New Guidelines on Managing Stillbirths Issued by ACOG

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Stillbirths are a devastating experience for women and families. Still births occur in approximately 1 out of every 160 deliveries in the United States. Approximately 25,000 are reported every year. In an effort to understand stillbirths better, the American College of Obstetrics and Gynecology (ACOG) have issued new guidelines.

Stillbirth is a fetal death that occurs at 20 weeks of gestation or later during pregnancy. Prior to 20 weeks, fetal losses are defined as miscarriages. Stillbirths represents 60% of all perinatal mortality in the US.

Those at highest risk of stillbirth are non-Hispanic black race, nulliparity (no previous births), advanced maternal age, and obesity. Black women have the highest stillbirth rate that is nearly twice that of white women even in those who receive good prenatal care. This disparity has been attributed to higher rates of diabetes, hypertension, placental abruption, and premature rupture of membranes among black women.

Hypertension and diabetes are two of the most common medical conditions that occur along with pregnancy. Both are associated with increased risk for stillbirths. Diabetic women have a two- to five-fold increased risk of stillbirth.

Obesity also increases the risk of both miscarriage and stillbirth even in obese women who don't smoke or have gestational diabetes. The risk of stillbirth increases as the BMI increases.

Multiple gestations also are related to higher stillbirth rates. A pregnancy with two or more fetuses has a stillborn rate four times higher than a single fetus pregnancy.

Women over 35 years old are at increased risk for stillbirth. This seems to be even more true for older women having their first pregnancy.

Even with the above knowledge, the causes of stillbirths are poorly understood. ACOG feels that the lack of uniform protocols for evaluating and classifying stillbirths in the US has hindered the study of specific causes. Often fetal death certificates are filled out before a full investigation has been completed.

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Fetal growth restriction (FGR) is one known cause of stillbirth. FGR is when a fetus does not grow in size appropriately. FGR is associated with certain genetic defects, fetal infections, maternal smoking, hypertension, autoimmune disease, obesity, and diabetes.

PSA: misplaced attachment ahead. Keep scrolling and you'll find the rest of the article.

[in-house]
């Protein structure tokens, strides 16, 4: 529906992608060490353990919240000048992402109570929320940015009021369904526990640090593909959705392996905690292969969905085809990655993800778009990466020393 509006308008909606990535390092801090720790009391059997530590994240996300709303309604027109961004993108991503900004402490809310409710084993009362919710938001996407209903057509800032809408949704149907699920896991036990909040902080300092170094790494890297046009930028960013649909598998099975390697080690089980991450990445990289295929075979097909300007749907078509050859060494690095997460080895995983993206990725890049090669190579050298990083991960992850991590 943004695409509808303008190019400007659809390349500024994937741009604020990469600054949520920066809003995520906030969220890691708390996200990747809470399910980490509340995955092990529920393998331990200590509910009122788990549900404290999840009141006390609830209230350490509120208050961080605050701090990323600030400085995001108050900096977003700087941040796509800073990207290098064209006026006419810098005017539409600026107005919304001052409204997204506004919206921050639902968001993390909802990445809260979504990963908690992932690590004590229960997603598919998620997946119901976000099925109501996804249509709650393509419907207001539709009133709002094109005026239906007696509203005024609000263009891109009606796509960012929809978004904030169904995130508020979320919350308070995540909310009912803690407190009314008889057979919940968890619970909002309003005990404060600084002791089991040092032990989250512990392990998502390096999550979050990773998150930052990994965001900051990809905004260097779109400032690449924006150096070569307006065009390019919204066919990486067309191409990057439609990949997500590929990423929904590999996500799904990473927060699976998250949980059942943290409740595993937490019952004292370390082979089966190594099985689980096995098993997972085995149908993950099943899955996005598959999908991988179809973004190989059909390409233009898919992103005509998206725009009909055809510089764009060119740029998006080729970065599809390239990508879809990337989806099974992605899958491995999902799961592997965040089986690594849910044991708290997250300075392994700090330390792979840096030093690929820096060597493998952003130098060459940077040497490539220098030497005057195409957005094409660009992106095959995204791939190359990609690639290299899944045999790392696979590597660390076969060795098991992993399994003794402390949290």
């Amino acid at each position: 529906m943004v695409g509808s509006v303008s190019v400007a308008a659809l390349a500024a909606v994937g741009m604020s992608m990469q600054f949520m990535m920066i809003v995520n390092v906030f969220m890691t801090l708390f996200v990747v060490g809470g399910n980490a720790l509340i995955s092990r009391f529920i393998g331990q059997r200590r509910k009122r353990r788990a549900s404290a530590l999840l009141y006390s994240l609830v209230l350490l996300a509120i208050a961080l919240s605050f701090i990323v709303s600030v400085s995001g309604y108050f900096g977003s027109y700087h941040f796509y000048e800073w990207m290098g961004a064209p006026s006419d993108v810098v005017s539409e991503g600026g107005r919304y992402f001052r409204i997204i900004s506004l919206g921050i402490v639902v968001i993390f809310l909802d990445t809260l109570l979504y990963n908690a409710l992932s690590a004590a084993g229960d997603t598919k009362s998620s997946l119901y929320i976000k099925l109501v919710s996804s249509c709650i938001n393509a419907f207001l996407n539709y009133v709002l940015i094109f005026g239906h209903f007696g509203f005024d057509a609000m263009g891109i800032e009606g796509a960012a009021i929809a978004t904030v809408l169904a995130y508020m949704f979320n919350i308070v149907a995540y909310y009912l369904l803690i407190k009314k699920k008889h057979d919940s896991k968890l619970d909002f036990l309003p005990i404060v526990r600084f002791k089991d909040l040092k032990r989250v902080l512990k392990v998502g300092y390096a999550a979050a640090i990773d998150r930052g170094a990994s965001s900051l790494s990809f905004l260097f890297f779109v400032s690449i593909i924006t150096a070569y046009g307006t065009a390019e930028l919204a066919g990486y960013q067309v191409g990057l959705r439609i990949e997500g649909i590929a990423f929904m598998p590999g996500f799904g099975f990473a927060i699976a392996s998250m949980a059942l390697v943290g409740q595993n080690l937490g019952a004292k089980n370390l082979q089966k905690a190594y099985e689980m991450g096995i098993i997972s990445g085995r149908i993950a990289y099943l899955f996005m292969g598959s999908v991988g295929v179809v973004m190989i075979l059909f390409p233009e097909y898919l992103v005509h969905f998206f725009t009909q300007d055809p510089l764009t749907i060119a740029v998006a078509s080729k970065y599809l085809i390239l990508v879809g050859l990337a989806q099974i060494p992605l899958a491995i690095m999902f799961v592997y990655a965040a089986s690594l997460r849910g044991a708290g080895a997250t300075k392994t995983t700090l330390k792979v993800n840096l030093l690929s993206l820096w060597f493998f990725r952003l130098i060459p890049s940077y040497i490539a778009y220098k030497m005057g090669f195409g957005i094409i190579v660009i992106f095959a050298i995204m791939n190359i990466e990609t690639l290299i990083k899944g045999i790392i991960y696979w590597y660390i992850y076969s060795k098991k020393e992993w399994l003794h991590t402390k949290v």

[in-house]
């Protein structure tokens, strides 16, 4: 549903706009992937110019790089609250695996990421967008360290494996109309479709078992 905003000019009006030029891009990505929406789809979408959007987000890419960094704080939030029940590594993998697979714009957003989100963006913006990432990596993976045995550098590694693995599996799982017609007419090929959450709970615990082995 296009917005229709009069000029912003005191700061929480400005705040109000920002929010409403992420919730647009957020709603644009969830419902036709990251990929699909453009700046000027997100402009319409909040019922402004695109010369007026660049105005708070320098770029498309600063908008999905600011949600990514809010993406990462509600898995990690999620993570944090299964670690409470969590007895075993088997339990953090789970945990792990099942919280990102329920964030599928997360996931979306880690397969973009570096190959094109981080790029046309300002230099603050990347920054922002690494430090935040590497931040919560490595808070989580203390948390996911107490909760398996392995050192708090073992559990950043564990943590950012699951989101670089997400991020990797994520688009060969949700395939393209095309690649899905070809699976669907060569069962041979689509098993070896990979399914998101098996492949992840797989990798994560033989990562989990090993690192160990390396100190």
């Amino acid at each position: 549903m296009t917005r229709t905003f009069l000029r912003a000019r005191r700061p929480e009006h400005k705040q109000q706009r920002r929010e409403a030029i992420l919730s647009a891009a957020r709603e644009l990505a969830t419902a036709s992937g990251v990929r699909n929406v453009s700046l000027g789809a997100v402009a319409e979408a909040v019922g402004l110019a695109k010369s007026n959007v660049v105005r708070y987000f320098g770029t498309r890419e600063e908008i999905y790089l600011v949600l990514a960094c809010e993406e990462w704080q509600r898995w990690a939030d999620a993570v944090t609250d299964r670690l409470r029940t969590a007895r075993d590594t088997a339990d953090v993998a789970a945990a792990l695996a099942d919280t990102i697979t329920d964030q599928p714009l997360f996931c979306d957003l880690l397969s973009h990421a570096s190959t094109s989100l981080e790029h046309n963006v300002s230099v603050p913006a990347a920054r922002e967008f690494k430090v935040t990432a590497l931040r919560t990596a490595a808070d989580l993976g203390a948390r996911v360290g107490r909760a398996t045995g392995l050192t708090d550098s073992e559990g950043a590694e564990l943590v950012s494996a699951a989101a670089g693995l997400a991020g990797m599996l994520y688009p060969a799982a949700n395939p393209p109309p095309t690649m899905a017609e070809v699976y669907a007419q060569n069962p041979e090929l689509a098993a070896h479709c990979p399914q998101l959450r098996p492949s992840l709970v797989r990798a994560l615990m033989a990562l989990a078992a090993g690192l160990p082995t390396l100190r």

Placental abruption is another common cause of stillbirth. It is a condition in which the placenta tears away from the uterine wall. Smoking, hypertension, illegal drug use (ie Cocaine), and preeclampsia all contribute to placental abruption.

Approximately 8-13% of stillborn fetuses have chromosomal and genetic abnormalities. Some of the most common ones include Down syndrome, Turner syndrome, Edward's syndrome, and Patau syndrome.

Umbilical cord problems and abnormalities are frequently blamed for stillbirths without excluding other causes.

The ACOG guides recommend clinicians promptly examine the fetus, placenta, and umbilical cord, and request an autopsy and a karyotype evaluation. A thorough maternal medical history should also be done.

ACOG recognizes that after a stillbirth it is important to be sensitive to the family's emotional state. Families may want to hold their baby and perform cultural or religious activities, such as baptism. This makes the issue of performing an autopsy especially sensitive, but the ACOG encourages clinicians to emphasize that the results may be valuable in planning future pregnancies.

If no autopsy is allowed, then examination can include photographs, X-rays, ultrasound, magnetic resonance imaging, and samples of skin or blood of the stillborn may help identify a cause of the stillbirth.

There is no sure-fire method to prevent stillbirths. Lifestyle modifications go a long way. Losing weight, quitting smoking, and abstaining from drugs and alcohol are all good changes to make becoming pregnant. Good glucose control in diabetic women before and during pregnancy is important.

Source:
Fretts RC, et al "Management of stillbirth" ACOG Practice Bulletin 2009.

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Comments

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